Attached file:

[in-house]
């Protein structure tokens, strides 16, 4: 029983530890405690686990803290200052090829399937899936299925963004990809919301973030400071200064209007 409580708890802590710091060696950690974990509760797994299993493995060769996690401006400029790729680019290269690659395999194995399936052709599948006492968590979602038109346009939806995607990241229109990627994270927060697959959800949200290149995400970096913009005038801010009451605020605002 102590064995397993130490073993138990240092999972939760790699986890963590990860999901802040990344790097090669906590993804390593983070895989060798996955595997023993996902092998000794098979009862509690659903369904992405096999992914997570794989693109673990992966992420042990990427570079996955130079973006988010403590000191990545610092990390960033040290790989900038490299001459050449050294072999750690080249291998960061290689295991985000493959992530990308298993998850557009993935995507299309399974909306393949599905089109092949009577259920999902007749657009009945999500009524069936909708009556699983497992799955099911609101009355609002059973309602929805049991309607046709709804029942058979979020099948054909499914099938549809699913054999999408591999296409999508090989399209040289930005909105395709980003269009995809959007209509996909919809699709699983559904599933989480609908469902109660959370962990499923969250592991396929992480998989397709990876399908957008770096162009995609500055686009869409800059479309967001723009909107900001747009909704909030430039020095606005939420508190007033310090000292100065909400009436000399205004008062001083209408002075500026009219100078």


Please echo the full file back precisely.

[in-house]
């Protein structure tokens, strides 16, 4: 029983530890405690686990803290200052090829399937899936299925963004990809919301973030400071200064209007 409580708890802590710091060696950690974990509760797994299993493995060769996690401006400029790729680019290269690659395999194995399936052709599948006492968590979602038109346009939806995607990241229109990627994270927060697959959800949200290149995400970096913009005038801010009451605020605002 102590064995397993130490073993138990240092999972939760790699986890963590990860999901802040990344790097090669906590993804390593983070895989060798996955595997023993996902092998000794098979009862509690659903369904992405096999992914997570794989693109673990992966992420042990990427570079996955130079973006988010403590000191990545610092990390960033040290790989900038490299001459050449050294072999750690080249291998960061290689295991985000493959992530990308298993998850557009993935995507299309399974909306393949599905089109092949009577259920999902007749657009009945999500009524069936909708009556699983497992799955099911609101009355609002059973309602929805049991309607046709709804029942058979979020099948054909499914099938549809699913054999999408591999296409999508090989399209040289930005909105395709980003269009995809959007209509996909919809699709699983559904599933989480609908469902109660959370962990499923969250592991396929992480998989397709990876399908957008770096162009995609500055686009869409800059479309967001723009909107900001747009909704909030430039020095606005939420508190007033310090000292100065909400009436000399205004008062001083209408002075500026009219100078």